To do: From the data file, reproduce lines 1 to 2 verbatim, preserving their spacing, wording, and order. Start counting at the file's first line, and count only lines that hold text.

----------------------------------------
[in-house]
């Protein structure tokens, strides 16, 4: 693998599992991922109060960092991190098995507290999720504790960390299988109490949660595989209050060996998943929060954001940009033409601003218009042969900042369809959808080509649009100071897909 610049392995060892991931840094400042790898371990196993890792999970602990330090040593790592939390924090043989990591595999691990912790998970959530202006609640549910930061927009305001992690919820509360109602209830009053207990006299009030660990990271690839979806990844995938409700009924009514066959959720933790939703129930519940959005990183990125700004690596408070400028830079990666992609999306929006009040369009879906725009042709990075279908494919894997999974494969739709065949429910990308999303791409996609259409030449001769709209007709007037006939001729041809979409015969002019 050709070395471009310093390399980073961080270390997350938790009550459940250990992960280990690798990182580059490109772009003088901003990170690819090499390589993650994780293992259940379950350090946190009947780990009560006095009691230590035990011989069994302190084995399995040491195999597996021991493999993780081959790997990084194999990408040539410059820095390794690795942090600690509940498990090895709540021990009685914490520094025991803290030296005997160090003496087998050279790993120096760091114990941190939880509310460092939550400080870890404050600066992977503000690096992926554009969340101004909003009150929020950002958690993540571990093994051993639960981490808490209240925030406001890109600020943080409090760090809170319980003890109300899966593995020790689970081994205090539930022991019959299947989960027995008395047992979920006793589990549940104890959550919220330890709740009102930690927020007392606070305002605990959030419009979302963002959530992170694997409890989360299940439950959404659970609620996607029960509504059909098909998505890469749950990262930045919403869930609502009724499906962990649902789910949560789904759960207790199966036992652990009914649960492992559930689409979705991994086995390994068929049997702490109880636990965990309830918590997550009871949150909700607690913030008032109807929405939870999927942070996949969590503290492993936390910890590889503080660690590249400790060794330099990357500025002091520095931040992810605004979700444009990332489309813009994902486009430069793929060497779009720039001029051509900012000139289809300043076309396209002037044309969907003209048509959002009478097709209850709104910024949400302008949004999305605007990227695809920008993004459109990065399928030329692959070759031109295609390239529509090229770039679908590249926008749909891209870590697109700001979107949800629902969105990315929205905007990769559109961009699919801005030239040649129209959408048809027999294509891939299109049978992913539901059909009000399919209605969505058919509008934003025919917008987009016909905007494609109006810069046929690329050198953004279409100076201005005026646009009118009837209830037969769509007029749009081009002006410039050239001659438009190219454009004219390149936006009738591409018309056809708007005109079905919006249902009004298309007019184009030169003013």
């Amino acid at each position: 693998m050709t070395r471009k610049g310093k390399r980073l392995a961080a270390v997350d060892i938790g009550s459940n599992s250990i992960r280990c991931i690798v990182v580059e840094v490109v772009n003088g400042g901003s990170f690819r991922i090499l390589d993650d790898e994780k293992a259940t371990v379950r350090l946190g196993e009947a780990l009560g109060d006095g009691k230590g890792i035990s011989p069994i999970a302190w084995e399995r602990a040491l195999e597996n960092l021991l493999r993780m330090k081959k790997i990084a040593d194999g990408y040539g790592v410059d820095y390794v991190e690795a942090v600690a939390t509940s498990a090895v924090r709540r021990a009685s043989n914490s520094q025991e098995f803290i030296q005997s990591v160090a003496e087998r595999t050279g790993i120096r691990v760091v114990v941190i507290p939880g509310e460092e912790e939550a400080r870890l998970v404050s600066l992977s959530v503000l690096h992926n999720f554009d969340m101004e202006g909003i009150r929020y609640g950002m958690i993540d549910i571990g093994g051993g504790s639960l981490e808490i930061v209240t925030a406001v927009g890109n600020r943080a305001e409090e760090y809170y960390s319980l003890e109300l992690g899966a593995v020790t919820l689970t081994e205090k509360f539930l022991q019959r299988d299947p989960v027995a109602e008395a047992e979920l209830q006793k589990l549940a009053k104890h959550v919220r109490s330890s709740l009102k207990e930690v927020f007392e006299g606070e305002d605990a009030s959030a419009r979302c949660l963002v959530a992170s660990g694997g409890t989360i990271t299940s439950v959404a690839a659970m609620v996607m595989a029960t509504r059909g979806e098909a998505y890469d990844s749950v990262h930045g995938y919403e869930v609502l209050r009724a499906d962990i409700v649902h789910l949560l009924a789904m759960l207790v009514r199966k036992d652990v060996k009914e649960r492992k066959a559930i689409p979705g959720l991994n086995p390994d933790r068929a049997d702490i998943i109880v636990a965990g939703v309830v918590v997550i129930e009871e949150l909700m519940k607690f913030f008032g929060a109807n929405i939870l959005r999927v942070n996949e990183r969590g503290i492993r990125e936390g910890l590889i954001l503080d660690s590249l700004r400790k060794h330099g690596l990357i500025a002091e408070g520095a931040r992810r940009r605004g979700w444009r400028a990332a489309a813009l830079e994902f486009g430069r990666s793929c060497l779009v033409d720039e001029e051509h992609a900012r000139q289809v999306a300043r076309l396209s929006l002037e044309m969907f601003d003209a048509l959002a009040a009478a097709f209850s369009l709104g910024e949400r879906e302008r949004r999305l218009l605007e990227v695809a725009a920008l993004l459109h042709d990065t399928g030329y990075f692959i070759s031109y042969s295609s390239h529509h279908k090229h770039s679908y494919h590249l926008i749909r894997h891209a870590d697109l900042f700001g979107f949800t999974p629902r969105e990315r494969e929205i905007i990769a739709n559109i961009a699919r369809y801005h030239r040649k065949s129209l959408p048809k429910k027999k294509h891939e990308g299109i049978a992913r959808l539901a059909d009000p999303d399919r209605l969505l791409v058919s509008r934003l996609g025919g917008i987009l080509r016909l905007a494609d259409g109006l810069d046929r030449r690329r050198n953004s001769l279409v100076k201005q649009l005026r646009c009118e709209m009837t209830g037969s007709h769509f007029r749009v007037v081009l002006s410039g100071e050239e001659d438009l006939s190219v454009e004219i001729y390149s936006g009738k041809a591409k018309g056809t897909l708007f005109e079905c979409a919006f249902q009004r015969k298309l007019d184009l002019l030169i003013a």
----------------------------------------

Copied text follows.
[in-house]
């Protein structure tokens, strides 16, 4: 693998599992991922109060960092991190098995507290999720504790960390299988109490949660595989209050060996998943929060954001940009033409601003218009042969900042369809959808080509649009100071897909 610049392995060892991931840094400042790898371990196993890792999970602990330090040593790592939390924090043989990591595999691990912790998970959530202006609640549910930061927009305001992690919820509360109602209830009053207990006299009030660990990271690839979806990844995938409700009924009514066959959720933790939703129930519940959005990183990125700004690596408070400028830079990666992609999306929006009040369009879906725009042709990075279908494919894997999974494969739709065949429910990308999303791409996609259409030449001769709209007709007037006939001729041809979409015969002019 050709070395471009310093390399980073961080270390997350938790009550459940250990992960280990690798990182580059490109772009003088901003990170690819090499390589993650994780293992259940379950350090946190009947780990009560006095009691230590035990011989069994302190084995399995040491195999597996021991493999993780081959790997990084194999990408040539410059820095390794690795942090600690509940498990090895709540021990009685914490520094025991803290030296005997160090003496087998050279790993120096760091114990941190939880509310460092939550400080870890404050600066992977503000690096992926554009969340101004909003009150929020950002958690993540571990093994051993639960981490808490209240925030406001890109600020943080409090760090809170319980003890109300899966593995020790689970081994205090539930022991019959299947989960027995008395047992979920006793589990549940104890959550919220330890709740009102930690927020007392606070305002605990959030419009979302963002959530992170694997409890989360299940439950959404659970609620996607029960509504059909098909998505890469749950990262930045919403869930609502009724499906962990649902789910949560789904759960207790199966036992652990009914649960492992559930689409979705991994086995390994068929049997702490109880636990965990309830918590997550009871949150909700607690913030008032109807929405939870999927942070996949969590503290492993936390910890590889503080660690590249400790060794330099990357500025002091520095931040992810605004979700444009990332489309813009994902486009430069793929060497779009720039001029051509900012000139289809300043076309396209002037044309969907003209048509959002009478097709209850709104910024949400302008949004999305605007990227695809920008993004459109990065399928030329692959070759031109295609390239529509090229770039679908590249926008749909891209870590697109700001979107949800629902969105990315929205905007990769559109961009699919801005030239040649129209959408048809027999294509891939299109049978992913539901059909009000399919209605969505058919509008934003025919917008987009016909905007494609109006810069046929690329050198953004279409100076201005005026646009009118009837209830037969769509007029749009081009002006410039050239001659438009190219454009004219390149936006009738591409018309056809708007005109079905919006249902009004298309007019184009030169003013």